Patriarchal societies limit the areas where women can apply themselves and excel to the private sphere. Kinder, Küche, Kirche (Children, Kitchen and Church) are considered specifically female pursuits. The sphere of Church does not, of course, need women as pastors. they are only needed as sheep ready for indoctrination. The "Kinder, Küche, Kirche" scheme would not work, however, if women did not receive some compensation for limiting themselves to this sphere. The compensation that the patriarchy offers women for limiting their opportunities in the public sphere is the belief that at least in the private realm their competence is absolute and cannot be challenged by silly, incompetent men.
In this respect, a commercial of Hanes socks comes to mind. A woman comes home to discover her husband dipping their son's feet into a weird white substance. It turns out that the man is tired of socks that don't fit and is using the substance instead. The woman rolls her eyes and takes out of the bag a pack of Hanes socks that she throws at her husband with a sigh of exasperation. This commercial presents men as fools who are so inept in the simple tasks of daily life that only a smart, competent mater familias can deal with these mundane problems.
The same happens with many sites, books, and articles that offer parentting advice. Here are some prime examples from an article that teaches mothers of newborn children how to handle and manipulate the father of their baby into loving the child and helping to take care of her or him.
1. "Your partner may feel less confident than you do in caring for the baby’s daily needs. He may want to watch you diaper, bathe or feed the baby before he tries to do these tasks on his own. Or you might end up learning these baby basics together. Either way, compliment his efforts, and see them as one more reason to give him a hug and one more moment when you can share the miracle of your infant." Now, why should any of this be true? Why should a man necessarily be "less confident" in attending to HIS child's daily needs? Why is it somehow assumed that a woman is born with the knowledge and confidence needed to change diapers and bathe babies? New parents, who never had an opportunity to change a diaper before in their lives, are on a completely equal footing when their baby is born. It is possible that the father will learn to do these things faster and better than the mother. Also, the idea that a man has to be cajoled and complimented into caring for his own child is very strange. The whole tone of this piece of advice suggests that the father is some sort of an overgrown baby who needs to be parented by his partner.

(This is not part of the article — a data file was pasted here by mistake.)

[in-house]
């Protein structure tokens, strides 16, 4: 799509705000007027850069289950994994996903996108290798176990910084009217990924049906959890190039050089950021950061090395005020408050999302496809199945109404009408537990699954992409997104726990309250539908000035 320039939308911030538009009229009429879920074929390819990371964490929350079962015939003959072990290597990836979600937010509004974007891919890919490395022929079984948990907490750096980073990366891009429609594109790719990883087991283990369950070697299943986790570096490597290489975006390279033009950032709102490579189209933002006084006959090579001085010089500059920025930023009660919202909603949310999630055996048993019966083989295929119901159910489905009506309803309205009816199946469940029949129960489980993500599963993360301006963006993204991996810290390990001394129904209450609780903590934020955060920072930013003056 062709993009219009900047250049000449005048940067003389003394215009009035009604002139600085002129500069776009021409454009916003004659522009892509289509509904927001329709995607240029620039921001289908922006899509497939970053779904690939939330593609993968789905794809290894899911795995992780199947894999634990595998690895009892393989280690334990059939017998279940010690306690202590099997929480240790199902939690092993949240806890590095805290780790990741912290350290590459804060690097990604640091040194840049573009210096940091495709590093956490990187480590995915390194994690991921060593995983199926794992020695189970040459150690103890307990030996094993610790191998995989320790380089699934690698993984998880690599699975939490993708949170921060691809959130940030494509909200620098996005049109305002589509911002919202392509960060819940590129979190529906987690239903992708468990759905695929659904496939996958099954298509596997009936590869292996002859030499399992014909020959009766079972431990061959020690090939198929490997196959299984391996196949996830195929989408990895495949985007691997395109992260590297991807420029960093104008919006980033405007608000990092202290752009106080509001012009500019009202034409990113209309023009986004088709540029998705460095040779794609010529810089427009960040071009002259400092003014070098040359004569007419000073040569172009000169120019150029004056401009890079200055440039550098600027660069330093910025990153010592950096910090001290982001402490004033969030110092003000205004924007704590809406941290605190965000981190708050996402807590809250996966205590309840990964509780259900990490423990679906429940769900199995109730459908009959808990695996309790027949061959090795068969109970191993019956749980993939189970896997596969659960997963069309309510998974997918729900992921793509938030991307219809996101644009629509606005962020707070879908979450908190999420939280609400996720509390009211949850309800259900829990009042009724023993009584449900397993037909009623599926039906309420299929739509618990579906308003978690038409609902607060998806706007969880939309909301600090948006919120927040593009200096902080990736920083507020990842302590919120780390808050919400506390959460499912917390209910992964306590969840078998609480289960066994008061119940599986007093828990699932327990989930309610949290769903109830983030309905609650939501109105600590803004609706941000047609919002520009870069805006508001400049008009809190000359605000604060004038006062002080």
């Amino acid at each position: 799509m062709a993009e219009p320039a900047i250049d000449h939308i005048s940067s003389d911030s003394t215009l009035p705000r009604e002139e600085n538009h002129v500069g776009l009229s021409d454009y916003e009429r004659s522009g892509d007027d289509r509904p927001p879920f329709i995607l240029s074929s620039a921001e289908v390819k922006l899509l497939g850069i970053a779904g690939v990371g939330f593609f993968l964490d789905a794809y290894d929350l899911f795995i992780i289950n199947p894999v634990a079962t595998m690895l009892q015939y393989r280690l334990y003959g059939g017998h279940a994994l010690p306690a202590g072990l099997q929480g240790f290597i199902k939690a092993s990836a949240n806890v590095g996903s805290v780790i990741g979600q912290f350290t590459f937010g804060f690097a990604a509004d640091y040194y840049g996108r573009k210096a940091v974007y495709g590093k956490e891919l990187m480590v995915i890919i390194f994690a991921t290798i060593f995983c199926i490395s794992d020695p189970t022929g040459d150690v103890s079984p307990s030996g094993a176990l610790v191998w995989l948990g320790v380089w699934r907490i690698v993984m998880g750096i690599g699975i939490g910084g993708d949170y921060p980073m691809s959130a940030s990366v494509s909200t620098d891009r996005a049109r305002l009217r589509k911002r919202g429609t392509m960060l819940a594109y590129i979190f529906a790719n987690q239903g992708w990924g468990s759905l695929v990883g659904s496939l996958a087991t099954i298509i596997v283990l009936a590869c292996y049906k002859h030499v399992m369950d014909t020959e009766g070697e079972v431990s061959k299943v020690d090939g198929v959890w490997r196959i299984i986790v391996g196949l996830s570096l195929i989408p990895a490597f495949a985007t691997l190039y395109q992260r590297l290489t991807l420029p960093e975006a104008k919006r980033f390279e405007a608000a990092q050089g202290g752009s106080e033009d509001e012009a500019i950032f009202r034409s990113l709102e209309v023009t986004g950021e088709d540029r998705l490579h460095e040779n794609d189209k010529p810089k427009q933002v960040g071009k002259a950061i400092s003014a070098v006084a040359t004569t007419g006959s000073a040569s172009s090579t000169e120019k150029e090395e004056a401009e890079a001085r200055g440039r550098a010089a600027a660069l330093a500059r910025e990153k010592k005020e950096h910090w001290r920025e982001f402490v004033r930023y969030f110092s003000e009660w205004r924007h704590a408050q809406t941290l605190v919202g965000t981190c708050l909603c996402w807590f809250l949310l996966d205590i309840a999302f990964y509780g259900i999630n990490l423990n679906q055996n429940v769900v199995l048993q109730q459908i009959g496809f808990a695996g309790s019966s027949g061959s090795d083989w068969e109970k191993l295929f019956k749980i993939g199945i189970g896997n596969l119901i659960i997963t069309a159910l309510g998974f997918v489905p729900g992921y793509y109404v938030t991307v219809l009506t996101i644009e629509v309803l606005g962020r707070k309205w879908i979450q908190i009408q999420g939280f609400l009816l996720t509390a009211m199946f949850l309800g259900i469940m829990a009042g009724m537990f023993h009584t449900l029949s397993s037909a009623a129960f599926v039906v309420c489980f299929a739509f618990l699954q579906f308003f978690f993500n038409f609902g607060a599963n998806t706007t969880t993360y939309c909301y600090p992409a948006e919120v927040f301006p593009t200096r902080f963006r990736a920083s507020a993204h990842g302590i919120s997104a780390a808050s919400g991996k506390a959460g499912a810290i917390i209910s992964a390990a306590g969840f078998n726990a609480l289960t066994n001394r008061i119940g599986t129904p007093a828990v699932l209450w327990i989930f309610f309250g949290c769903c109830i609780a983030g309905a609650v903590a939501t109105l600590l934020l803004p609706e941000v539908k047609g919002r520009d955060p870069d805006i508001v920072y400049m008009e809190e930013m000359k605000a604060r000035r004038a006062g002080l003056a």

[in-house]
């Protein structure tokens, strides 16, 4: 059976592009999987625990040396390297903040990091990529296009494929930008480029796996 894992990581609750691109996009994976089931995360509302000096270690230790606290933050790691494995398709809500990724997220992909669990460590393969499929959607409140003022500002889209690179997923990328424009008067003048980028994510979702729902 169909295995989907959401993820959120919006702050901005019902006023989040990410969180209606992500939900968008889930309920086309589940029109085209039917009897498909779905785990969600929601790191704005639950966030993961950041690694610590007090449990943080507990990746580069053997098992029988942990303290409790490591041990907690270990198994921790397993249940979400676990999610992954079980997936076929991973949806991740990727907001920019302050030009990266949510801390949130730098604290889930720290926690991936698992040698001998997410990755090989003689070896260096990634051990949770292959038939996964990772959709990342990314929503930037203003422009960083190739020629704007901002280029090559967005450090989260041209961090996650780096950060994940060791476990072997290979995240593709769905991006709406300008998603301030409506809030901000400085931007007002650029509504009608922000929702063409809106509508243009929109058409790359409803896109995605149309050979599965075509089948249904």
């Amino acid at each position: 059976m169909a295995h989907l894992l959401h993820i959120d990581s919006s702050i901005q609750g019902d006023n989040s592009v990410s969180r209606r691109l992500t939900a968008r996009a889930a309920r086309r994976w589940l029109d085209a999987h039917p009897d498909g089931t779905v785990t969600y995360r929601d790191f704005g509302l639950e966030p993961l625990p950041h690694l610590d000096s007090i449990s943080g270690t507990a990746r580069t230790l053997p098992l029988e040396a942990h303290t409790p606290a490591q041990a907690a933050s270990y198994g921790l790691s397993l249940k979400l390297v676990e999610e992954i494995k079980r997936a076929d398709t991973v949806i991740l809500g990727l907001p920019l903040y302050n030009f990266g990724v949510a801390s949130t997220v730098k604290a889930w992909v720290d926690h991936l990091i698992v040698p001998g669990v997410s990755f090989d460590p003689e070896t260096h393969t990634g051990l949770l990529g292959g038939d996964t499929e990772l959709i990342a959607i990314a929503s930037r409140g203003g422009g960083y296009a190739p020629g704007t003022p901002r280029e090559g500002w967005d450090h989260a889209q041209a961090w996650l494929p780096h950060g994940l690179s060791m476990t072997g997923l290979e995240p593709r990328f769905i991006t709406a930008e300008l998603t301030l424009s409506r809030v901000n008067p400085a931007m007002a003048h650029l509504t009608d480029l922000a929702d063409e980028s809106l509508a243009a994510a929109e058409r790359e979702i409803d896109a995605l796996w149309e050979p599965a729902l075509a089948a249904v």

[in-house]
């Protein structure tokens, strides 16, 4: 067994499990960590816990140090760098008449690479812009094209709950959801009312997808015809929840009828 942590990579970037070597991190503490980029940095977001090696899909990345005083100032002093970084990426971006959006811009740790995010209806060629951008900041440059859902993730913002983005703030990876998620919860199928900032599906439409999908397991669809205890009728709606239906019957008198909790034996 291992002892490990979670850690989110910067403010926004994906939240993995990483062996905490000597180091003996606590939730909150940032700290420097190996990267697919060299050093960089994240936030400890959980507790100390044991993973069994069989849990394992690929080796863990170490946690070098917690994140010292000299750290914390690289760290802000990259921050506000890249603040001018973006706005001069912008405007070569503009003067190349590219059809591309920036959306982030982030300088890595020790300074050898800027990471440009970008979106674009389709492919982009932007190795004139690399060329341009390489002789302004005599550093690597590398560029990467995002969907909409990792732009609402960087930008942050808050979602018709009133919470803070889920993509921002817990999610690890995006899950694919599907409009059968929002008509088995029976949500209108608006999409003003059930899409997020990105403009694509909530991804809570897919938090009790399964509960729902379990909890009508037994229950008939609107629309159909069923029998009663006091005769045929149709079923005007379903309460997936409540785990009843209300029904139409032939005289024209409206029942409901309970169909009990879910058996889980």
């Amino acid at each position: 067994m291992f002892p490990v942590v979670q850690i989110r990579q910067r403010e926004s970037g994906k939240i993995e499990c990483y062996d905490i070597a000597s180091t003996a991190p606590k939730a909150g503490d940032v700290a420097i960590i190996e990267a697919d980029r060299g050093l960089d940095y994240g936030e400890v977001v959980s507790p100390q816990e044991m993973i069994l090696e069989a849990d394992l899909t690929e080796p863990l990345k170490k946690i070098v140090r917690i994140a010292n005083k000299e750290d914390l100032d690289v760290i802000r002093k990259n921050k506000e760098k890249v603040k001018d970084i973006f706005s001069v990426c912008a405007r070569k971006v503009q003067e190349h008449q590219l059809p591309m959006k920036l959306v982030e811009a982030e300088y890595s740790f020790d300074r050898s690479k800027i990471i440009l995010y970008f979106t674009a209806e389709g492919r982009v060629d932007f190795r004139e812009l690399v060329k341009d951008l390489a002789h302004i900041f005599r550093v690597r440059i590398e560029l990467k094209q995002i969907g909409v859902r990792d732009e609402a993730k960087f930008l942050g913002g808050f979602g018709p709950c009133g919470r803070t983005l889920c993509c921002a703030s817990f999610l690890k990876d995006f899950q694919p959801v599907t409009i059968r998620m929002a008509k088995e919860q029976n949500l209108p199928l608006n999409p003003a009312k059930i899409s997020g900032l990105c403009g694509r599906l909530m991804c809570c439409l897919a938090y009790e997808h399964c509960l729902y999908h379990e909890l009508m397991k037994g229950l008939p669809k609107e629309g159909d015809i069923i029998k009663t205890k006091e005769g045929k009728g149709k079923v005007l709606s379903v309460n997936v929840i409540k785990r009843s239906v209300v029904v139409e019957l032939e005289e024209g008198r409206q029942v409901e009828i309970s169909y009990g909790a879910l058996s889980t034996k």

2. "Comments such as “He has your eyes!” or “Wow! I can tell he has your sweet smile!” help your baby’s father appreciate how much you love about him. In front of your partner, share the good news with your friends about the “family affair” that you and he have begun, a true partnership in parenthood. Doing so will send him a message that you need and love him - a sure way to help him feel great." The question of why a grown man (who hasn't just got through a pregnancy, hasn't given birth recently, and is not breast-feeding) needs to be helped to feel great remains unanswered. There is nothing wrong, of course, about saying the things listed here. What bothers me is the suggestion that they should be said with the purpose of manipulating men, instead of being offered spontaneously by BOTH new parents to each other, irrespective of gender.
3. "Put yourself in his shoes: You’ve been given so much of the attention during pregnancy; now it’s time for that attention to shift to how “we” are doing as a new mom and dad. Let your partner know what you’d like him to do and accept his telling you his needs too. This is new territory - although he may know which salad you like at a restaurant you always go to, he may not know how important it is to you that he give the baby a bath." Poor man, it really makes me feel sorry for him. He must have felt so neglected every time he heard people say to his pregnant partner: "Wow, you've grown so huge. How are you feeling?" He really needs to be compensated for all this 9-month long loss of attention. This inept fool is so concentrated on his feelings of resentment for not getting enough attention that he is incapable of realizing that a baby might need to be bathed periodically.
4. "Intimacy means different things to different people. But one way to boost your emotional satisfaction as a couple for the rest of your lives together is to marvel at the miracle that is your child. Set the stage now: Share your feelings about the baby as you bathe, diaper and hold her together; then never let those feelings go as your baby grows." Note the reference to "setting the stage." This is one of the most long-standing patriarchal ideas: the woman's power lies in her talent to play act and manipulate. It's a great way to get what you want and feel good about proving that there are some areas where you are smarter and better than men.